Pushing the Computer Science Industry

Pushing the Computer Science and Engineering Industries Forward

When it comes to being successful, Dr. Vipin Chaudhary says, "One has to really enjoy what they do and be willing to ask questions." Dr. Chaudhary is a Program Director to the National Science Foundation (NSF) and a Computer Science and Engineering professor at the University at Buffalo.

Since the age of four, Dr. Chaudhary was surrounded by some of the best professors and researchers in India, including his own father. Growing up in academia, Dr. Chaudhary received honors in Computer Science and Engineering from IIT Kharagpur, his M.S. and Ph.D. degrees in Computer Science, and Electrical and Computer Engineering from The University of Texas. In 1999, Dr. Chaudhary decided to step out of academia and into the workforce. He says, "Around the late 90s to early 2000s, the internet and dot com sensation were changing the way people operated at a rapid pace." Dr. Chaudhary moved to Silicon Valley to follow the growth of many startup and global technology companies to, "push the industry."

When Dr. Chaudhary moved to Silicon Valley at the start of the millennium, he joined a startup company, Corio, which was the precursor to what is now called cloud computing, later becoming its Chief Architect.

In 2001, Dr. Chaudhary became the Senior Director at Cradle Technologies, Inc. that developed high-end processing chips. At the time, the chips were the largest in the world with 42 cores in each processor. Dr. Chaudhary specialized in computer architecture which allows for efficient design of logic chips that serve in a computers’ processing unit. Computers have a control center called the central processing unit (CPU), which is a highly complex, extensive set of electronic circuits that executes program instructions. The CPU functions as the "engine" that goes into motion when the computer is turned on.

Over the years after that, Dr. Chaudhary served on advisory boards of several startup companies.

By 2003, his interest shifted into image-based engineering that simulated large amounts of data, specifically medical applications, such as MRIs, CTs, and X-Rays. In 2005, Dr. Chaudhary founded a company that focused on Computer Assisted Diagnosis (CADx) also known as Computer-aided Detection (CADe). The Imaging techniques in X-ray, MRI, and ultrasound diagnostics produce highlights of information in conspicuous sections that a radiologist or medical professional can use to diagnose a patient’s condition.

Dr. Chaudhary went back to industry in 2010 to become the CEO of CRL, Incorporated. This company built the fourth largest supercomputer in the world and unlike other supercomputers that are used for academic and research purpose, CRL paved the path for commercial use of supercomputing clouds, a common occurrence now. CRL was sold to Tata Consulting Services.

Today, Dr. Chaudhary works in numerous areas of computer science and engineering, yet he remains most interested in working with medical doctors to assist their ability to correctly diagnose patients. Dr. Chaudhary has recently been working with physicians to diagnose people with lower back bone pain. He says, "Majority of people will visit a doctor in their lifetime for back pain and that has a large effect on the work force… diagnostics are one thing but what is done after that is not always correct." By collaborating with various doctors including chiropractors, Dr. Chaudhary is able to help produce faster medical examination scans and process large amounts of medical data, improving patient experience and reducing overall costs.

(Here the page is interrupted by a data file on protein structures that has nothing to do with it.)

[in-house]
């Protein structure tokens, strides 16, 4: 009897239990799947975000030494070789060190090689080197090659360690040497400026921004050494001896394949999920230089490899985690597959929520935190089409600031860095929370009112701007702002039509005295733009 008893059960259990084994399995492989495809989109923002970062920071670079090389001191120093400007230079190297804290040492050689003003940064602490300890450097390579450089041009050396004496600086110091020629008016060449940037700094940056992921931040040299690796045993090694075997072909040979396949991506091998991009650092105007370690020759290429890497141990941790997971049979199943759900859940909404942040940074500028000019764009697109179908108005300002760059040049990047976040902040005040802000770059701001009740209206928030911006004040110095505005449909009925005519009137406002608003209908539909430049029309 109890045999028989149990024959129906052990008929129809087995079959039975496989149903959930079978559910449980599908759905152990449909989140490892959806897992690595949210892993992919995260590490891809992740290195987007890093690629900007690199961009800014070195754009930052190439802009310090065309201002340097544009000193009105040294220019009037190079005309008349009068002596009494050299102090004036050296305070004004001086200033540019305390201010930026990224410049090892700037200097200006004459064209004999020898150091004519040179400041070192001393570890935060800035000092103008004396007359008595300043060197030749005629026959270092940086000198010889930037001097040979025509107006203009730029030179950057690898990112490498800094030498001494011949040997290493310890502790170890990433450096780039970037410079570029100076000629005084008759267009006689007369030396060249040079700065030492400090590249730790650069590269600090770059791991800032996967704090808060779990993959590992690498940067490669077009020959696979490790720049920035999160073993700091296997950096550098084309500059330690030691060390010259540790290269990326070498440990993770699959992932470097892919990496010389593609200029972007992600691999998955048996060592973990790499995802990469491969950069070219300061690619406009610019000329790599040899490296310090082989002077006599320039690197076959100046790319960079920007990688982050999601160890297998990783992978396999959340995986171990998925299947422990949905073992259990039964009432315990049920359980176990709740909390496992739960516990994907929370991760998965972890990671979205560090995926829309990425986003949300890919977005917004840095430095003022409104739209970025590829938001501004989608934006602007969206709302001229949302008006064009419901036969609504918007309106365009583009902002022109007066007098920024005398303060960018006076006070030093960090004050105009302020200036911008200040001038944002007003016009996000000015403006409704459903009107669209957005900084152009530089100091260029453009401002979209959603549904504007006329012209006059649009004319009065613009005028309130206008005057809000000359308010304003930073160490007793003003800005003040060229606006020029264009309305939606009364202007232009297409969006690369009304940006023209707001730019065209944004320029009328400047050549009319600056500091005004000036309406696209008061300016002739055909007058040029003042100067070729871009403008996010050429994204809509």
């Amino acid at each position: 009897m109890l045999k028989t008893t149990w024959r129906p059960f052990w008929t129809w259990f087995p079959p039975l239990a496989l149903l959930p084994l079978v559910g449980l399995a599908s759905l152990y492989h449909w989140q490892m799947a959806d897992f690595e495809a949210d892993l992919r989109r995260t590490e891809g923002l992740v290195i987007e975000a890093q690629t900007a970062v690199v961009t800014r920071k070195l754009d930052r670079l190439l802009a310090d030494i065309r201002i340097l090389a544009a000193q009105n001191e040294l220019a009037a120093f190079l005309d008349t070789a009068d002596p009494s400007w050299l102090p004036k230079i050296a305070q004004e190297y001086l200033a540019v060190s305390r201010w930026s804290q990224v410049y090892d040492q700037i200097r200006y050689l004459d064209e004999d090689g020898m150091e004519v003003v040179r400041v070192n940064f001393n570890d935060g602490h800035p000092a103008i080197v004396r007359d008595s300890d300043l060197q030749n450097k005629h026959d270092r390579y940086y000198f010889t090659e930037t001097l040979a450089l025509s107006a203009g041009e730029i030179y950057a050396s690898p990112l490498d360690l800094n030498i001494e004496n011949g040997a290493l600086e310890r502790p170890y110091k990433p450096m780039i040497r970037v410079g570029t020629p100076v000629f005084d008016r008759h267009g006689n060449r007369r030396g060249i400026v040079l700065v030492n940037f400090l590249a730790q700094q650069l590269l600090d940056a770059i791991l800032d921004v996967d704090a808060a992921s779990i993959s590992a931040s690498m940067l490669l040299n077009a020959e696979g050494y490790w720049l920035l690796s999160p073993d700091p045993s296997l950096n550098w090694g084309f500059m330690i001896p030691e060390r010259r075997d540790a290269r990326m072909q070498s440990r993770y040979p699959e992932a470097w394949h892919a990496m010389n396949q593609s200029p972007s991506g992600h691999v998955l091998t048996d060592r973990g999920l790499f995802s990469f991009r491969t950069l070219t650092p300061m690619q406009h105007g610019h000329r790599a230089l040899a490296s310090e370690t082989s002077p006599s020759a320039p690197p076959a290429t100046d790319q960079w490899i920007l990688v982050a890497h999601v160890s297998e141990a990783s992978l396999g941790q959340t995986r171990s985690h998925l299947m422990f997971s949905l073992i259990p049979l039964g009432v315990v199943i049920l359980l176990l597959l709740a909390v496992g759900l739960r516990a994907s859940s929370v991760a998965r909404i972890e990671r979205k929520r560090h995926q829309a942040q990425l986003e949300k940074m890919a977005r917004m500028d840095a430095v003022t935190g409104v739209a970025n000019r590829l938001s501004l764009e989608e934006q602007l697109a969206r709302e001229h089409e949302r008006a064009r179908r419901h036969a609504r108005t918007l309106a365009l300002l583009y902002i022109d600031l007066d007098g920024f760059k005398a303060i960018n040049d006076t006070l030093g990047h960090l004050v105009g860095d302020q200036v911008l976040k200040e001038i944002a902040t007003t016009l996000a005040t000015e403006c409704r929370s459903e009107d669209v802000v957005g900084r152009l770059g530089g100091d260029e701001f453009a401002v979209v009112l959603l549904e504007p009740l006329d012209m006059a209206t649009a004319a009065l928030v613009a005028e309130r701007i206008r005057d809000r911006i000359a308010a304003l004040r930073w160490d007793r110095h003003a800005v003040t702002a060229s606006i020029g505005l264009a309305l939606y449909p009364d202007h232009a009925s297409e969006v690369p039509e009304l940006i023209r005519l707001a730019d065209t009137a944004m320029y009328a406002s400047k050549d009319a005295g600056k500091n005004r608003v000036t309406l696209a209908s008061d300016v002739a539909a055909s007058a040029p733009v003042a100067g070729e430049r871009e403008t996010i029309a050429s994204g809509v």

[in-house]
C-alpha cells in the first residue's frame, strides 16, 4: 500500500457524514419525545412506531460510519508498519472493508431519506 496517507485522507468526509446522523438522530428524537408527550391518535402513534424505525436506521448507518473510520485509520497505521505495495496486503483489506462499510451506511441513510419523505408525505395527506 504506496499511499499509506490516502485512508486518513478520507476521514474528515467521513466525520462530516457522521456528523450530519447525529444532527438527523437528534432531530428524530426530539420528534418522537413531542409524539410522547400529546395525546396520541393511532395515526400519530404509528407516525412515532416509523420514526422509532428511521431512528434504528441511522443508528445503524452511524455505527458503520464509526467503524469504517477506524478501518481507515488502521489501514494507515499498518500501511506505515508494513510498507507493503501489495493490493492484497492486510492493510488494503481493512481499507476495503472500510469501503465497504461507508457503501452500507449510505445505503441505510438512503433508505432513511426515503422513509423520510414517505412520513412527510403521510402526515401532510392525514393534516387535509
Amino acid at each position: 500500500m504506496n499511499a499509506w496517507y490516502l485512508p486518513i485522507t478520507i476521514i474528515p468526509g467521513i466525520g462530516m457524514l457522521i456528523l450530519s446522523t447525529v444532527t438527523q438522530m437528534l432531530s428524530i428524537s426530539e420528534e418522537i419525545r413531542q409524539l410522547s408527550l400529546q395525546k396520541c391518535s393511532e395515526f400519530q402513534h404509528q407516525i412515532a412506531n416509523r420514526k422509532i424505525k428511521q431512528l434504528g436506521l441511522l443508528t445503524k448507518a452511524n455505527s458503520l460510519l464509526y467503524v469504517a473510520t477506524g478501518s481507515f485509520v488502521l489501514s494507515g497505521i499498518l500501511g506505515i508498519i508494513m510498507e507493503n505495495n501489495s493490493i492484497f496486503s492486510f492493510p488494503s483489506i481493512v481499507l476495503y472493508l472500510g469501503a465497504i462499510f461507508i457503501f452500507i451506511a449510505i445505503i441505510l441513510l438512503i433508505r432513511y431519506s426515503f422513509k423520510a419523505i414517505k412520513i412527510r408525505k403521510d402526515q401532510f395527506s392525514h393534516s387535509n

Many believe there are too many treatments subscribed to treat lower back pain and some current treatments do more harm than good. Dr. Chaudhary agrees and is working collaboratively to change the trend by partnering with the medical practitioners and fellow researchers to improve both treatments and outcomes.

Dr. Chaudhary says, "There’s limited federal funding for issues like lower back pain because that pain has not been proven to kill people the same way cancer does." Dr. Chaudhry claims his research is vital to many applications and especially significant to health issues regarding lower back pain because it has a direct effect on an individual's performance in the work force.

Dr. Chaudhary attributes his funding success to his efforts as an experienced computer science professor and engineer; as well as finding a fair balance between academia and industry. With added experience in other fields of science and technology, Dr. Chaudhary is able to join fellow engineers that specialize in different areas and work with them to push the frontier in many disciplines.

As a professor, Dr. Chaudhary is greatly satisfied by his students' work. He states, "The most satisfying feeling is watching students go on to continue great work, generating billions of dollars, and still come back for advice and perspective."


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